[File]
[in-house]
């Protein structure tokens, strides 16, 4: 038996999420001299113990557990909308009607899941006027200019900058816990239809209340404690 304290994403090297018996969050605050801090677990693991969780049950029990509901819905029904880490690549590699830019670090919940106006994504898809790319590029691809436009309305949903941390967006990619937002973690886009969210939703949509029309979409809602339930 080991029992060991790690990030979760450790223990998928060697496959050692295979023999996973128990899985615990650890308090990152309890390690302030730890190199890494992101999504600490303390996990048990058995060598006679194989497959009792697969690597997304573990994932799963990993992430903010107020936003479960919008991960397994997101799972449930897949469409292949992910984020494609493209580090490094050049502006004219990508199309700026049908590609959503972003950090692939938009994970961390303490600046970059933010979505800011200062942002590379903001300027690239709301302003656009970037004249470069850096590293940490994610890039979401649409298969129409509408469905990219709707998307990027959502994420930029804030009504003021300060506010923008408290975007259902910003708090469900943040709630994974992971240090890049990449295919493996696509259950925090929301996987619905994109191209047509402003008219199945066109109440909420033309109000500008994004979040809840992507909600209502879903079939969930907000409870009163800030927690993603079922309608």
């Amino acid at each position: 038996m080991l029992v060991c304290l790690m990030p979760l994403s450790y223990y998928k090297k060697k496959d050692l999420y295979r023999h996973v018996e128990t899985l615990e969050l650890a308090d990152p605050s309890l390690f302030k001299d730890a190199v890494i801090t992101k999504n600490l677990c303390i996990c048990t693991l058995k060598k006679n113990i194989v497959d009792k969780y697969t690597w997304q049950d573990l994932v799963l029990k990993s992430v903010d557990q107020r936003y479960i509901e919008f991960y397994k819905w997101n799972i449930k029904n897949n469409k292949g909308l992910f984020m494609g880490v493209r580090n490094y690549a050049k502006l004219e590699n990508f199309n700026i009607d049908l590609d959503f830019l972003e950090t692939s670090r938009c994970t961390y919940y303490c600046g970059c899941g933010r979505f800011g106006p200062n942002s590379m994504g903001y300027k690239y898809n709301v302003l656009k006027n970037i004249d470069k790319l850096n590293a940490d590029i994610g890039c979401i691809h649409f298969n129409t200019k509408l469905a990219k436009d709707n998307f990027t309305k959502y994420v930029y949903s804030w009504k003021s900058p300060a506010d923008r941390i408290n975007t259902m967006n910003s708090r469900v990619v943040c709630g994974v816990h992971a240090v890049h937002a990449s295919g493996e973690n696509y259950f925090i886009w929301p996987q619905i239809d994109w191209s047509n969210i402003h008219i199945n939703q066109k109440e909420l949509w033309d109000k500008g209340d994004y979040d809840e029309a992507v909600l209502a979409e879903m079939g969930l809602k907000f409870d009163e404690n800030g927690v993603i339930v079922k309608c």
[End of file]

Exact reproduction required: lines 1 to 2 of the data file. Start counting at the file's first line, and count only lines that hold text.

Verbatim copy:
[in-house]
């Protein structure tokens, strides 16, 4: 038996999420001299113990557990909308009607899941006027200019900058816990239809209340404690 304290994403090297018996969050605050801090677990693991969780049950029990509901819905029904880490690549590699830019670090919940106006994504898809790319590029691809436009309305949903941390967006990619937002973690886009969210939703949509029309979409809602339930 080991029992060991790690990030979760450790223990998928060697496959050692295979023999996973128990899985615990650890308090990152309890390690302030730890190199890494992101999504600490303390996990048990058995060598006679194989497959009792697969690597997304573990994932799963990993992430903010107020936003479960919008991960397994997101799972449930897949469409292949992910984020494609493209580090490094050049502006004219990508199309700026049908590609959503972003950090692939938009994970961390303490600046970059933010979505800011200062942002590379903001300027690239709301302003656009970037004249470069850096590293940490994610890039979401649409298969129409509408469905990219709707998307990027959502994420930029804030009504003021300060506010923008408290975007259902910003708090469900943040709630994974992971240090890049990449295919493996696509259950925090929301996987619905994109191209047509402003008219199945066109109440909420033309109000500008994004979040809840992507909600209502879903079939969930907000409870009163800030927690993603079922309608």